Building a Productive Workforce: the Role of Structured Management Practices

Christopher Cornwell (University of Georgia)
Ian Schmutte (University of Georgia)
Daniela Scur (Cornell University)

Abstract : This paper examines the role of firm management practices in assembling a high quality and productive workforce. A large conceptual and theoretical literature describing ``what managers do,'' suggests management practices may have a large affect on the way firms assemble a high quality workforce. However, models of the labor market disregard management as an important feature of job matching and job mobility. To better understand whether structured management matters in labor markets, we match survey data that measures how firms manage people, measures of worker quality and job lows from linked employer-employee data. We have three key findings: first, the quality of production workers and managers fixed effects, and the use of structured management practices, are all positively correlated with firm productivity. Second, well-managed firms hire a larger share of their new recruits from the top of the worker quality distribution, and are better at retaining those workers. Third, well-managed firms fire less often, and are better at targeting low-quality workers for termination.

Management Practices and Firm Performance During the Great Recession: Evidence from Spanish Survey Data

Florian Englmaier (University of Munich)
Jose E. Galdon-Sanchez (Universidad Publica de Navarra)
Ricard Gil (Queen's University)
Michael Kaiser (University of Munich )

Abstract : Does management matter for how plants weather times of economic crisis? Using firm survey data that was collected in Spain just prior to the Great Recession in 2006, we estimate the latent structure of management practices and describe two distinct styles. One style emphasizes - among others - flexibility and flatter hierarchies while the other contains more levels of hierarchy and incentive pay. We show that firm size and other observables do not accurately predict styles. By linking the firm survey to independently collected financial performance data we show that - conditional on having survived - the former firms performed significantly better during the Great Recession. The results are robust to a variety of specifications. Finally, we do not find a relationship between management styles and firm survival during this economic crisis.

Employee-oriented Management in the Competition for Skilled Labor: the Impact of Hr Measures on Perceived Work Quality and Turnover

Philipp Grunau (Institute for Employment Research)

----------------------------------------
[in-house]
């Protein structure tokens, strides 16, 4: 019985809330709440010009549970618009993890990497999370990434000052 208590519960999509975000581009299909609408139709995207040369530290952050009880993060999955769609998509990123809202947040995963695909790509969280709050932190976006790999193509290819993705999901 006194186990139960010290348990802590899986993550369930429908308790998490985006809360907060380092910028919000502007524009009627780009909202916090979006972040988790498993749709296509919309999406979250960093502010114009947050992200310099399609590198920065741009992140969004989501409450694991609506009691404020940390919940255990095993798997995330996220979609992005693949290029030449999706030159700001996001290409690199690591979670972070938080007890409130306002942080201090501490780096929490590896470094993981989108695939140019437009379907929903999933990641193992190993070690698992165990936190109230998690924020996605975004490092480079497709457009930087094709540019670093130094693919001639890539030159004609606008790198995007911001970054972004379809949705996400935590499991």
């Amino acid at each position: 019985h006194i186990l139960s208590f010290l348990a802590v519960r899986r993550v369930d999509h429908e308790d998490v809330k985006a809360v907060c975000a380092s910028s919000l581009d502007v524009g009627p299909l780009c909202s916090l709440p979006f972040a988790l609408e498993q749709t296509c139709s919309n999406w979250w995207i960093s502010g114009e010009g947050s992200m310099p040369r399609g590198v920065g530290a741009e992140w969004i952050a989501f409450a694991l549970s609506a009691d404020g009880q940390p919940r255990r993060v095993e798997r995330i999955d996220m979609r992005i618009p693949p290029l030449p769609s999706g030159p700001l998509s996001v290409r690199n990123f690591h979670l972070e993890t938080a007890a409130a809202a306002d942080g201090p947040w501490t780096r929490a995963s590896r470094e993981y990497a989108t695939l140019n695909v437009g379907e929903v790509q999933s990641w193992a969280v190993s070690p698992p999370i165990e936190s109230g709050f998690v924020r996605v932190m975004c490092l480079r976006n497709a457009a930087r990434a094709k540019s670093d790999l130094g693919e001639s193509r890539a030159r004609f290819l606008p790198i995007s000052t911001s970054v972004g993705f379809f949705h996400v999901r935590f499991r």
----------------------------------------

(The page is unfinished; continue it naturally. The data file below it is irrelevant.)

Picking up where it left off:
Stefanie Wolter (Institute for Employment Research)

Abstract : Given the developments associated with demographic change and digitalization, firms encounter serious challenges to meet their demand for qualified workers. An employee-oriented human resource management is often regarded as one cornerstone in the increasingly fierce competition for skilled labor. International analyses based on cross-sections provide evidence that a professionalized HR management is positively correlated not only with measures of economic success like value added, sales, and profit (Bloom und van Reenen, 2007) but also with work quality like work-life balance and affective commitment (e.g. Bloom et al. 2009, Alfes et al. 2013). Our analyses go beyond this approach by applying panel data and fixed effects estimation. Moreover, we address the link of HR measures not only with work quality but also with actual turnover of establishments. For this, we employ the Linked Personnel Panel (LPP), a unique biennial panel dataset comprising survey information on both employers and their employees from 2012 to 2016. We show that HR measures are positive correlated with job satisfaction, commitment, engagement and turnover intention. Regarding actual turnover on the establishment level, however, our results offer a more differentiated picture: Both performance-related measures for managers and perfor-mance-unrelated measures reduce subsequent turnover, whereas performance-related HR measures for employees without managerial responsibilities increase actual turnover.

Measuring and Explaining Management in Schools: New Approaches Using Public Data

Clare Leaver (Blavatnik School of Government)
Renata Lemos (World Bank)
Daniela Scur (Cornell University)

Abstract : Learning in schools across the world has stagnated: children are in school, but often not learning. A shift in thinking about how to improve learning is emphasizing ''system-level'' reform. Management practices can be an important link in education systems, with evidence from the small set of countries sampled in the World Management Survey pointing to a strong positive relationship between measures of management and student outcomes. Yet the mechanisms behind this finding remain a black box. In this paper, we develop a simple theoretical framework that shows how management practices can affect school performance through channels traditionally examined in the personnel economics literature---the selection and incentive margins of agents. We then take the predictions of this framework to the data. Specifically, we build a new cross-country measure of management structures using the Programme for International Student Assessment (PISA), the largest education dataset currently available. We find that the positive relationship between management and student outcomes holds in 5 of the 6 PISA regions, and present evidence that is consistent with both the selection and incentive mechanisms proposed in the theory.